Women with mental health or substance abuse problems had virtually no chance of keeping their babies once they were labelled ‘unfit’, and it was handy that Anne had ready access to a grapevine of loyal mental health nurses, midwives, and people willing to forge documents.
Thanks to her followers’ donations, Anne was able to hide fourteen of ‘her’ children at a property at Lake Eildon called Kai Lama.
Here they would undergo day after day of rigid schedules including home schooling, scant meals, chores, repetitive exercise, harsh punishments, and zero contact with the outside world.
The girls were dressed in identical demure, almost turn-of-the-century frocks, their long hair tied back with ribbons, and the boys were also dressed in exactly the same outfits as each other, with their striking bleached hair.
Rumours abound that Julian Assange was one of the children at Kai Lama - he wasn’t, but he clearly spent a little while at least unintentionally copying their look.
Children suffered beatings, cruel punishments
Anne was away from Kai Lama a lot of the time, so child-rearing and discipline was primarily left to cult members willing to take on the job.
Considering most of her followers would gladly do anything she commanded, there was a robust roster of women willing to live on the property and oversee the children.
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They were nicknamed ‘Aunties’, but behaved like wardens.
As Anne considered childhood suffering to be an essential part of the process of clearing the sins of a past life, there were many reports from Kai Lama of punishments like beatings, being doused with cold water, and being made to sleep outdoors – for tiny crimes, like speaking out of turn or wetting the bed.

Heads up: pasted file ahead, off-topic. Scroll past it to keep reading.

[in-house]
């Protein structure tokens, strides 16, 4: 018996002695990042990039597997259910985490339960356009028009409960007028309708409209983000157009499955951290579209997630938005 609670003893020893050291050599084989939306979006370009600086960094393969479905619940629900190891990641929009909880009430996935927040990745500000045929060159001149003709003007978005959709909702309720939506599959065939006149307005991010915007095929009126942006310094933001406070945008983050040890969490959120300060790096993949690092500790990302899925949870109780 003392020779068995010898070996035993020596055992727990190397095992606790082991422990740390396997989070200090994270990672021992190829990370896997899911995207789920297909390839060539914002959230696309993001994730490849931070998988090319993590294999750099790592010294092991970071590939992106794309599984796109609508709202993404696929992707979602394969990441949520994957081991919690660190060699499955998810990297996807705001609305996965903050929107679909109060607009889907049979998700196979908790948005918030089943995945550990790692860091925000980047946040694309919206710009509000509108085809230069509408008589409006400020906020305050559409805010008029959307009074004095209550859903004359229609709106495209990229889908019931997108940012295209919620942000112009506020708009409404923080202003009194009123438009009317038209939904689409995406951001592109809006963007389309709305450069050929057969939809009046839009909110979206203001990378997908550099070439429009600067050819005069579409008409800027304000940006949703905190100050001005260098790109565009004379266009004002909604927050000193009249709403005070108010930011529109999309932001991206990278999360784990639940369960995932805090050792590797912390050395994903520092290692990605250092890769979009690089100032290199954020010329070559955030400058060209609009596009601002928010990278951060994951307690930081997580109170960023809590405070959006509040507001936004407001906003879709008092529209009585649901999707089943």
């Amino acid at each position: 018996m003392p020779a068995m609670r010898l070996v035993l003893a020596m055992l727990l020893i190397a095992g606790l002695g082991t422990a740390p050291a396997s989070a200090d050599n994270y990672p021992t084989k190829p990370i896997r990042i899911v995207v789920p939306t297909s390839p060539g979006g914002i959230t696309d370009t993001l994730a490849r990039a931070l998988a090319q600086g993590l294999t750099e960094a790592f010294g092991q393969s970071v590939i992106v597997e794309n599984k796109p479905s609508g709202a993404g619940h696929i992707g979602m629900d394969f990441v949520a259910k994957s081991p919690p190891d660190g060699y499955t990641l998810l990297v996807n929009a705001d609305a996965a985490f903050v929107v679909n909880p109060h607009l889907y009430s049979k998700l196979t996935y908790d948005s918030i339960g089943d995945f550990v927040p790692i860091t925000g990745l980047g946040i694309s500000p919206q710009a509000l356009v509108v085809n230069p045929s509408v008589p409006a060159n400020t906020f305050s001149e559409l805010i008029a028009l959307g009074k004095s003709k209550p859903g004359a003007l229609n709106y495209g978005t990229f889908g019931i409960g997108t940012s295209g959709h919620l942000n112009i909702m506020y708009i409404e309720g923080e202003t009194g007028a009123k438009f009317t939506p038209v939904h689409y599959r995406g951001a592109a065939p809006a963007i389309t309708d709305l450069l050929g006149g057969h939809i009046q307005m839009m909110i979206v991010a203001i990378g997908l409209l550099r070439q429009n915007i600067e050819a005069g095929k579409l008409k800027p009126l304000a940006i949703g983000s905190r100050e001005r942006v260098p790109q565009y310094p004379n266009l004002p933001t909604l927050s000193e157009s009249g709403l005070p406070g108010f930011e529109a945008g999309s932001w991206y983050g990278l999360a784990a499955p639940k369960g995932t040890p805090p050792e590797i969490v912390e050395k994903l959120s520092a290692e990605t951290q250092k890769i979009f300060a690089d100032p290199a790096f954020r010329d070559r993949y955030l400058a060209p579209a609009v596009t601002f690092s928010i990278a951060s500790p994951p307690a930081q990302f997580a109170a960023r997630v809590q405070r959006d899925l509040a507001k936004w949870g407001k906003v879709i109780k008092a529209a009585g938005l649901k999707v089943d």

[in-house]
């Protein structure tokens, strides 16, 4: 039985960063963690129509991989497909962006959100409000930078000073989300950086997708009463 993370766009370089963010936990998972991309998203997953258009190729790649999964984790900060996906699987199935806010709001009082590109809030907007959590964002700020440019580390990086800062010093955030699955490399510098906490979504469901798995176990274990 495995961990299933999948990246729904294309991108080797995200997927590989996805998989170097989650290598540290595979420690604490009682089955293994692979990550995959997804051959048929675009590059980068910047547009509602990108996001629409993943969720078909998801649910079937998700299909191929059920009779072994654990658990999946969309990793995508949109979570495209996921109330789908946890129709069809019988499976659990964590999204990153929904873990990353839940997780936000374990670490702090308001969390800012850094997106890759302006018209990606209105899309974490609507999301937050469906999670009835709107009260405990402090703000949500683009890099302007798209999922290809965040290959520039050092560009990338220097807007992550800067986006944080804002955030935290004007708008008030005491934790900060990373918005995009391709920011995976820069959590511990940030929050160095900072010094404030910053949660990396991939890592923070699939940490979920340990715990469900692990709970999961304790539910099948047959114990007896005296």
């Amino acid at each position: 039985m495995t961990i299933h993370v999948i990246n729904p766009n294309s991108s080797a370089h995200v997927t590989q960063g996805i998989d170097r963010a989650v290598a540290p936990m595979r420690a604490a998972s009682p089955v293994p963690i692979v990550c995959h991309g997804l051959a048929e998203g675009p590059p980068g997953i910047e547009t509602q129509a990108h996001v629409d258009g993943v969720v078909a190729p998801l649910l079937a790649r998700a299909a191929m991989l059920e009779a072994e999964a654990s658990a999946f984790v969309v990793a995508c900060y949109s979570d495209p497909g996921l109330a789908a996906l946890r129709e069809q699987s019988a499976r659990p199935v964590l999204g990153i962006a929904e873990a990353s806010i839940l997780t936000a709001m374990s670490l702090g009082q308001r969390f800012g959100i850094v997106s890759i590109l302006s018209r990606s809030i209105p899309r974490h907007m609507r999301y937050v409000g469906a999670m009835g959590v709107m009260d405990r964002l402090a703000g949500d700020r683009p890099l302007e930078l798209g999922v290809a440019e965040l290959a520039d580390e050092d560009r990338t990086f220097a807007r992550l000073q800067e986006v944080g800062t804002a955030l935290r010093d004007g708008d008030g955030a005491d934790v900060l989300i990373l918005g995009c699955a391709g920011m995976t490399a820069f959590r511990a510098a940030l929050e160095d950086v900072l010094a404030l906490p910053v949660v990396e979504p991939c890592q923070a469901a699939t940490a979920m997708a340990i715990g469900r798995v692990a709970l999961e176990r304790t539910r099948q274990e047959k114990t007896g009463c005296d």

Not content with just punishing misbehaviour, Anne also tried to diminish it with behaviour-modifying drugs like Mogadon, Serepax and Valium, and when the children were old enough for their own initiation, LSD.
Eventually two of Anne’s children managed to leave and went to the authorities, leading to a raid at Kai Lama.
The children's claims took a long time to investigate, with even more time spent trying to get Anne and her husband back into the country, as they tended to wander off to one of their international properties when the heat was on.
It’s said that when the feds turned up to arrest her at her front door in the Catskills Mountains in the US, Anne prioritised her own appearance over the safety of her children and asked if she could put a wig and make-up on before leaving the house.
The arresting officers said no. With most of Anne’s child victims either unwilling, unable, or regarded as too fragile to testify considering the lifetime of drugs and emotional trauma they’d been handed, the prosecution’s case against Anne wasn’t strong.
They couldn’t prove kidnapping, drug misuse, or child abuse. All they could prove was adoption fraud, and Anne was given a wrist-slap and fined $5,000.
Anne Hamilton-Byrne died in a nursing home in 2019, her brain stringy with dementia, having never paid properly for the awful life she dealt to a lot of children.
She serves as a useful reminder that, with almost no exceptions, anybody who tells you they’re the Messiah – probably isn’t.